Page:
The prescient words of Alexander Fleming, who was awarded the Nobel Prize in Medicine or Physiology in 1945 for his seredipitous discovery of the antibiotic, Penicillin, are worth a mention when it comes to discussing the wise aphorisms around antimicrobial resistance. In an interview given to The New York Times in 1945, he notes that:
‘…the public will demand [the drug and]…then will begin an era…of abuses. The microbes are educated to resist penicillin and a host of penicillin-fast organisms is bred out which can be passed to other individuals and perhaps from there to others until they reach someone who gets a septicemia or a pneumonia which penicillin cannot save. In such a case the thoughtless person playing with penicillin treatment is morally responsible for the death of the man who finally succumbs to infection with the penicillin-resistant organism. I hope the evil can be averted.’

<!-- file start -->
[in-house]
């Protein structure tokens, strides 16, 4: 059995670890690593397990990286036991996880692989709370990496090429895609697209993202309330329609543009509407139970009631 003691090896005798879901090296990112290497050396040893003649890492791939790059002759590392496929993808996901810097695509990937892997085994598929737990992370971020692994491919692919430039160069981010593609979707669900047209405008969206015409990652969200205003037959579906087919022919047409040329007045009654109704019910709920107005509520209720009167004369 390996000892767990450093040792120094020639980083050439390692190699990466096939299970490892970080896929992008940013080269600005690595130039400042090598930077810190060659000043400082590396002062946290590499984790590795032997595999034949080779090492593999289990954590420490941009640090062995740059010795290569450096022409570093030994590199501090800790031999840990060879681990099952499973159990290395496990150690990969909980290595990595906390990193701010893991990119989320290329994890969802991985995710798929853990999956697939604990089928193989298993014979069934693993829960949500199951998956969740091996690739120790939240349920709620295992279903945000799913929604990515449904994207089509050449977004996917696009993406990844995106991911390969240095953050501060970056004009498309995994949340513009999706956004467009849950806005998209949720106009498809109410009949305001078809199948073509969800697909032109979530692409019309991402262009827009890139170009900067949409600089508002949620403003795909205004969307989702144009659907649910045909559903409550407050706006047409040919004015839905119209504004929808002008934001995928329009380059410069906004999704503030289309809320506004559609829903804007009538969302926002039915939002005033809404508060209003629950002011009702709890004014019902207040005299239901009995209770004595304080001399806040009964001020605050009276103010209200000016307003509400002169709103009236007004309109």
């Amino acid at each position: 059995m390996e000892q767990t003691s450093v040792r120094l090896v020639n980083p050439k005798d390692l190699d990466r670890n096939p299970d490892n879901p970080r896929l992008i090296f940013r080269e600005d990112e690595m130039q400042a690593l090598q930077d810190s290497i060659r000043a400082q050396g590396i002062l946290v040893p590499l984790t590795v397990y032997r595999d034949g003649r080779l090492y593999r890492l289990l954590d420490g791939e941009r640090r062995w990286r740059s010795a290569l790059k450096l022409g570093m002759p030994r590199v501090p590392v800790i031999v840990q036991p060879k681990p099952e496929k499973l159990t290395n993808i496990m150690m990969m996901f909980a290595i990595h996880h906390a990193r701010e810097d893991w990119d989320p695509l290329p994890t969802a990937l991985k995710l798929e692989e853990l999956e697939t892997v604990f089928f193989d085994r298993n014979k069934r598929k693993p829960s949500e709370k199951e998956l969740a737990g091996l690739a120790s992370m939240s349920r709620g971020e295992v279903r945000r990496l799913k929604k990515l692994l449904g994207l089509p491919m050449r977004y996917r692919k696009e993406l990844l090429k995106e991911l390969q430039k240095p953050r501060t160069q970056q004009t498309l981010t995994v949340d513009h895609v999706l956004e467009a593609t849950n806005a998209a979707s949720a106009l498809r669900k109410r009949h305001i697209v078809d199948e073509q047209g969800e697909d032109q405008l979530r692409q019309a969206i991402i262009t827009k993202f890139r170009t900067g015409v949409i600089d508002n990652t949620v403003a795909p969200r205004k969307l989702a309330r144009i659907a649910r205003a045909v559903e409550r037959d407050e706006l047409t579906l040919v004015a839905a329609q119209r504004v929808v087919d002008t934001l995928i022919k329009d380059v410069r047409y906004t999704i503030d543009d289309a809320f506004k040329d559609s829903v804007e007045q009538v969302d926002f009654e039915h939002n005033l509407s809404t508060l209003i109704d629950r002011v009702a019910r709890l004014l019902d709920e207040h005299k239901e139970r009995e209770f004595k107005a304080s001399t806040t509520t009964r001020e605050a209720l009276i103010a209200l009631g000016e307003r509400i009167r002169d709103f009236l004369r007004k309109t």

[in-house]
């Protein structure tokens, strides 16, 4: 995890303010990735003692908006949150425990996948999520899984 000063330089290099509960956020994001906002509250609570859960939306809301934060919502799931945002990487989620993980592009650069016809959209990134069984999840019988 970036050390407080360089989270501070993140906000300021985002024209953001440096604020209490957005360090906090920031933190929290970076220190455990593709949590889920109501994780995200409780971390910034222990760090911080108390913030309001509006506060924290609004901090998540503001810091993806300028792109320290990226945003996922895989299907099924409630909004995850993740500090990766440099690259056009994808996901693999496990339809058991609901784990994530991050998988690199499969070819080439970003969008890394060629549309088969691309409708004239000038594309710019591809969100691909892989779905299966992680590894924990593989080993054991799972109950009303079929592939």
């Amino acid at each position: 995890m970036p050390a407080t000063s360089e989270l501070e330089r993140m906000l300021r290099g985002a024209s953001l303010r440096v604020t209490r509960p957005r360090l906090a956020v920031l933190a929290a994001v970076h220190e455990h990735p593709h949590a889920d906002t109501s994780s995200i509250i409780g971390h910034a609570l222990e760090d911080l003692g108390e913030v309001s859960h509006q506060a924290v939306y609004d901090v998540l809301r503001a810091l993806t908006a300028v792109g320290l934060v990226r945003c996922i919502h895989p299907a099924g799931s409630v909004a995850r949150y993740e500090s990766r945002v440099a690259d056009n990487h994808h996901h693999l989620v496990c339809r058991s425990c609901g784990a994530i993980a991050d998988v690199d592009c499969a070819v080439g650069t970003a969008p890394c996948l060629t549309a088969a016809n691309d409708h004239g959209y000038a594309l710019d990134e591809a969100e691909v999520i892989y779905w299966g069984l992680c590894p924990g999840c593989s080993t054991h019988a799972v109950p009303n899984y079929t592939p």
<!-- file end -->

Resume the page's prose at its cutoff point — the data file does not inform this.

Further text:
In course of his Nobel Lecture, delivered on 11th December, 1945, Fleming further noted:
“It is not difficult to make microbes resistant to penicillin in the laboratory by exposing them to concentrations not sufficient to kill them, and the same thing has occasionally happened in the human body.”
According to reports, in 1946, merely three years after the sensational discovery of the wonder drug penicillin, as many as 14% of the isolates of Staphylococcus aureus from patients in a London-based hospital were reported to have developed resistance.